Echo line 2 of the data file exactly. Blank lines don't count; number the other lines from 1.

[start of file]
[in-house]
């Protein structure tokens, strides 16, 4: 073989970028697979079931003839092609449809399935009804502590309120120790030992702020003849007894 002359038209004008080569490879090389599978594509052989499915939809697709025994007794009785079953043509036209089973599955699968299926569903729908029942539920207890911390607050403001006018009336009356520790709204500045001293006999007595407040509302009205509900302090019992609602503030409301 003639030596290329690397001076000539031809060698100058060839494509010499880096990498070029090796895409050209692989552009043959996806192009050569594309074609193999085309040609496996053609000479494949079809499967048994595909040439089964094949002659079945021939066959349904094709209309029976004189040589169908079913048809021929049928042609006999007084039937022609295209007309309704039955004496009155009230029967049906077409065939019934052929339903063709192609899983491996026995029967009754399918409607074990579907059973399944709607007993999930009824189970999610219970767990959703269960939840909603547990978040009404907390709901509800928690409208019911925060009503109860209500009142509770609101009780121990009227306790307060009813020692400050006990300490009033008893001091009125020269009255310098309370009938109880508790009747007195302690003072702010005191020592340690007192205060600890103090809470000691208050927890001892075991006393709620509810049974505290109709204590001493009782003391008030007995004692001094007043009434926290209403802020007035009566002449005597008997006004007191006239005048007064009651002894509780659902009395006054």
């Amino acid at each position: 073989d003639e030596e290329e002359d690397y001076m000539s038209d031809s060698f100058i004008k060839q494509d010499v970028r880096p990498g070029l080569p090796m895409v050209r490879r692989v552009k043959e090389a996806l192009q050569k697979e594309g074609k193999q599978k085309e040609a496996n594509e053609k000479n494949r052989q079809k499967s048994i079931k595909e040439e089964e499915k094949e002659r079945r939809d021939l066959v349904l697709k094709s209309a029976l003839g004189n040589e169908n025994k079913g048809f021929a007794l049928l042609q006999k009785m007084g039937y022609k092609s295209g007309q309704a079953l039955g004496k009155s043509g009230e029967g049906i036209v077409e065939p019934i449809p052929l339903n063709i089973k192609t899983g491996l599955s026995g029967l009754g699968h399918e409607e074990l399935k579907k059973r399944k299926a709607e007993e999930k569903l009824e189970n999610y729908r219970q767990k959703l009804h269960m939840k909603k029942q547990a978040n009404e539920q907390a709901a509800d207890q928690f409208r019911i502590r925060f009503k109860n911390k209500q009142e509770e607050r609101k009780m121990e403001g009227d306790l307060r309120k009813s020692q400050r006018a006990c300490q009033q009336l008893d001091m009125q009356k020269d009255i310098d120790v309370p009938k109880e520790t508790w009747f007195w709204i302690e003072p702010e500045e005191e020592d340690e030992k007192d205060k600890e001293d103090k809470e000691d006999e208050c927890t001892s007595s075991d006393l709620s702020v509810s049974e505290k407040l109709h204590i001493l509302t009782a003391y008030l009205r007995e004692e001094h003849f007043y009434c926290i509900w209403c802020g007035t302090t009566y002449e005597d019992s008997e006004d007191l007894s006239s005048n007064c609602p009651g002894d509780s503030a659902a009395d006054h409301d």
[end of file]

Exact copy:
């Protein structure tokens, strides 16, 4: 073989970028697979079931003839092609449809399935009804502590309120120790030992702020003849007894 002359038209004008080569490879090389599978594509052989499915939809697709025994007794009785079953043509036209089973599955699968299926569903729908029942539920207890911390607050403001006018009336009356520790709204500045001293006999007595407040509302009205509900302090019992609602503030409301 003639030596290329690397001076000539031809060698100058060839494509010499880096990498070029090796895409050209692989552009043959996806192009050569594309074609193999085309040609496996053609000479494949079809499967048994595909040439089964094949002659079945021939066959349904094709209309029976004189040589169908079913048809021929049928042609006999007084039937022609295209007309309704039955004496009155009230029967049906077409065939019934052929339903063709192609899983491996026995029967009754399918409607074990579907059973399944709607007993999930009824189970999610219970767990959703269960939840909603547990978040009404907390709901509800928690409208019911925060009503109860209500009142509770609101009780121990009227306790307060009813020692400050006990300490009033008893001091009125020269009255310098309370009938109880508790009747007195302690003072702010005191020592340690007192205060600890103090809470000691208050927890001892075991006393709620509810049974505290109709204590001493009782003391008030007995004692001094007043009434926290209403802020007035009566002449005597008997006004007191006239005048007064009651002894509780659902009395006054």